That's usually what I think of weekdays - or words to that effect anyway. When you hate a job so much that you have to think like this just to get through the week, it's time for a new career. I know this, but once your wage comes in and you get comfortable, it's very hard to actually get motivated to look for a job you are at least slightly interested in. This was only supposed to be a temporary job whilst I save up to go travelling around the world. I've been here four years. At first, I can lie to people i work with and even to myself about having the goal to travel around the world. There's only so long you can keep it up for without giving in to the reality that I'm going to be in this job for a while, with no *real* ambition to travel. I'd have a go if it was on a plate for me, but endless saving and planning put me off. I've come to peace with the inevitable that I'm probably going to be in this job for a while longer yet. The main reason I've stayed is i have now got used to my 'work family' and I can't really imagine leaving them - as sad as that sounds. There's a couple of dick heads but other than that, there people who are in our team are great, I haven't got a problem with anyone, even the team leader is a good guy. I wouldn't call anyone who I directly work with a 'work mate' - I'd just call them a mate. The job we do is making duvet and mattress covers, it's a big company and makes a lot of money, so we're always in work. I stand at a sewing machine and stitch the material together. Boring job, but once you've done a job for so long, it becomes second nature and i know the exact amount that's 'adequate' for management to see - the rest of the time in the day is mine to chat to friends or just to mess about in general. We've got a system of how we work, it's efficient for the actual job itself and works well for us, once we've done our certain amount of work, we warn each other about the owner of the company coming round to see what we're all up to. The boss is the butt of most jokes (behind his back) The boss actually only owns half of the company, the other half belongs to his mother. Imagine a frail old woman who is way past retirement age that gets in the way of most things rather than helping a situation, she still thinks she's about 40 and that things should run the way they did years ago. In all the time I've been there, I've never once seen her make an effort to talk to a member of staff like a human being. Shes called Barbara Lord. Her son is Brian Lord - but we call him' Norman' or 'Batesey' - after Norman Bates from psycho, due to the strange relationship he seems to have with his mother. - Like I said, it's all behind his back. Norman is a 40-something year old guy who hasn't left his mother's breast, I think deep down he knows that he should really have flown the nest by now but still, he lives with her in their terrace house. They could afford a nicer, larger house but for some reason, they like to reside there. Norman is the kind of guy where to look at him, you'd just know he isn't married or even in a relationship, he's got that look about him that screams 'comic book collector'. About 6'2 and chubby as hell, he waddles around the factory doing what orders his semi-decrepit mother barks at him to do. In his heart I think he would just once love to tell her himself to Fuck off but it's almost as if he's scared of her still, even at her age. The team I'm on, to pass time sometimes and just for a laugh come up with little scenarios of what they actually do on a night time. Leanne made me laugh, she said *"After news night, I bet he helps her in and out of the bath, then slips her into the red lingerie she bought for his birthday... Happy Birthday son, now here's your cake."* I did nearly throw up, but it was funny, especially seen as how Barbara would snap in a gust of wind, let alone a shag - from her overweight oaf of a son. Barbara is what you imagine in a frail old woman, riddled with arthritis, slightly snappy if you don't do things exactly her way, and has a slight whiff of piss to her - you can always tell when you're stood next to Barbara, even if you were blindfolded. One of the reasons we call him 'Batesey' is because when I first started, he was outside having a cigarette when his mother came around the corner, spotted him and in front of everyone stood at the smoking shelter, she gave him a clout round the ear and gave a 10 minute lecture as to why he shouldn't smoke. Norman just stood there and took it, like a teenager would who knows he's in trouble with a parent. Another reason is that (this was never actually proven) was that Denise walked into his office one morning to find Norman giving his mid 70's year old mother a massage. Granted, it was supposedly only a shoulder massage whilst she was fully clothed, but naturally, our imagination and sick, bored minds twist it into something disgusting. Once you're used to a workplace and especially the workers, you fall into a bubble, or just a small circle of friends who you prefer to be around. There's a few people that work closer to the office where I wouldn't dream of calling Brian "Batesey" to them, because they'd be straight in the office. Like I mentioned, it's a good group of people we stick with at work and it just makes the day go so much quicker than usual. It's almost heartbreaking when part of your little clique leaves, - the people the only thing keeping me at this job to be honest, but I can't stay here forever just because my friends are here. The time for me to leave is coming up and I'm going to have to think about how I'm going to do it and what my plans are. To be honest, in reality, once the days work is done and I'm home, there isn't a great deal there for me. I still live at home with no signs of moving out coming any time soon. With no friends or social interests, the truth is, I'm no better than Batesey, at least he owns half a successful business and I'm taking the piss out of him for owning it with his mum. Maybe I do it to mask my own insecurities - I probably do actually.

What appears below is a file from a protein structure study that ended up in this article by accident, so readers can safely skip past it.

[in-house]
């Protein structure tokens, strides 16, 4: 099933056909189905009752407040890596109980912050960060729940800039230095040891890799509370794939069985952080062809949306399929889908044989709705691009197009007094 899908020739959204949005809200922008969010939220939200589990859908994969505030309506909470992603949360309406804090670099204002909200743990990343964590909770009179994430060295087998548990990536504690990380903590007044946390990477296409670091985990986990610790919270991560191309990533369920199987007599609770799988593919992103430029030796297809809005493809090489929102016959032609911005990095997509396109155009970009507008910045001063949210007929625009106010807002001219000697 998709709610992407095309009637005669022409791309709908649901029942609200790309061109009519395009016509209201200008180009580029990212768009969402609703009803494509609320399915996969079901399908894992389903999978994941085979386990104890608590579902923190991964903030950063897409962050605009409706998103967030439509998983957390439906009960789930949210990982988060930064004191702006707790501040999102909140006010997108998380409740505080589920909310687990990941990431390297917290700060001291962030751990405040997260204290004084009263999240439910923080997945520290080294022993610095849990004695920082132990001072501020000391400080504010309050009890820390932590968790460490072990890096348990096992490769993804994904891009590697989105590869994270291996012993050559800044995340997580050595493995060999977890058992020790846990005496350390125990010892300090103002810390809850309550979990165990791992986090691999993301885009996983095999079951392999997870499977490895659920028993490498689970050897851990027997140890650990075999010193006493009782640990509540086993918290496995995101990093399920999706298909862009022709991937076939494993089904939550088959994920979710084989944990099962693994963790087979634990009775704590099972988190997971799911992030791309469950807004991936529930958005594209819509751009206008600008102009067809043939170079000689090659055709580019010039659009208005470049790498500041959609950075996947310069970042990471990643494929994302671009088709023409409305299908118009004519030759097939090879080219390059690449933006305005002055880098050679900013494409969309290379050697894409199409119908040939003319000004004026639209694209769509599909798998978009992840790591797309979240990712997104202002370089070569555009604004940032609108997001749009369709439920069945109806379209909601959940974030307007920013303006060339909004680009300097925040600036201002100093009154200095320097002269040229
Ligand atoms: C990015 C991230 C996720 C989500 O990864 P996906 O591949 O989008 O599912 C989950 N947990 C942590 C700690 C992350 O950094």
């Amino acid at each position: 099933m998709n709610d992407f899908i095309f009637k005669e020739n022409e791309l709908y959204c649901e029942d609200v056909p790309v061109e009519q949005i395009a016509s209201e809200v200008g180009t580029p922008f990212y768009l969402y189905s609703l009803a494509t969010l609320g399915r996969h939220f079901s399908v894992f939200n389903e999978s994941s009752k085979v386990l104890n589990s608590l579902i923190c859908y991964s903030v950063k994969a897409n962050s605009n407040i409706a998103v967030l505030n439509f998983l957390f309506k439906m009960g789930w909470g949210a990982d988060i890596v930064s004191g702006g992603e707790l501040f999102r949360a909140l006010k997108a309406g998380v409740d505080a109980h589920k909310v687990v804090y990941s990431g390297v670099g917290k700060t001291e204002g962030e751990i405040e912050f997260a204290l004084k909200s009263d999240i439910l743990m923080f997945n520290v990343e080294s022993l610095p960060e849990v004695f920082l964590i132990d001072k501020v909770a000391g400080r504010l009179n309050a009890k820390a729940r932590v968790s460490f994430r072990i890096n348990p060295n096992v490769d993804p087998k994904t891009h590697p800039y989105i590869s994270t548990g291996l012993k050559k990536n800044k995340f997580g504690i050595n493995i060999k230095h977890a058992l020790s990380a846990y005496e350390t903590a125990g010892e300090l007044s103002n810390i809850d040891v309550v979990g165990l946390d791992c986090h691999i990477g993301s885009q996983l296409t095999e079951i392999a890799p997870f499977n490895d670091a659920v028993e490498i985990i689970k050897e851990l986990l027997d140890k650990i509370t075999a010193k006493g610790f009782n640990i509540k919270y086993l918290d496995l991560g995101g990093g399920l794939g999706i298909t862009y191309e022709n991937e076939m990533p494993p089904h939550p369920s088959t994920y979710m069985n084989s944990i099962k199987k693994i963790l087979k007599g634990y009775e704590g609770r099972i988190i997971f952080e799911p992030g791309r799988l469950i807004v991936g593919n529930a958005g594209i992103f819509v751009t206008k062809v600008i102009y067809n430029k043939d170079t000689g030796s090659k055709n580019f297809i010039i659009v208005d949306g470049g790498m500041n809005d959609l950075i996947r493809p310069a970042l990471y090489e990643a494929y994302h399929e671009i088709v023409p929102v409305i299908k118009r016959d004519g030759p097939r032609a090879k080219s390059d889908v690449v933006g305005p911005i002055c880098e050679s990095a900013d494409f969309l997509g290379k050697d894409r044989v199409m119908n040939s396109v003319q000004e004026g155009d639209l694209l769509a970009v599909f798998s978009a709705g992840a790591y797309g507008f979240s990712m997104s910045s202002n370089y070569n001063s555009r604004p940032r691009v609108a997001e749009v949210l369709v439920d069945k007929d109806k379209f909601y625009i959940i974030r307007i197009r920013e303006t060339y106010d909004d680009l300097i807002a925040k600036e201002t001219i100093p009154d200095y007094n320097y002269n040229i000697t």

A couple of months pass and It's Monday morning again. The weekends fly by to say that I'm doing fuck all over them, but there's something just not quite right about this Monday, something feels different - I can't point my finger on what it is. If you left this company for 6 month, then came back, absolutely nothing would have changed, that's how grim and predictable this place is - but for some reason, this morning I really would have rather been anywhere else but at work. I think the reality of my situation is that my itch to travel has come again, after years of putting it off, that's all I can think of this morning and the realisation hits me that I'm now 29, I'm not getting any younger. Most people have done their travelling, come back home and settled down by the time they're my age, but I've been swallowed up into one dead end job to another, getting by with no ambition or plans for the future.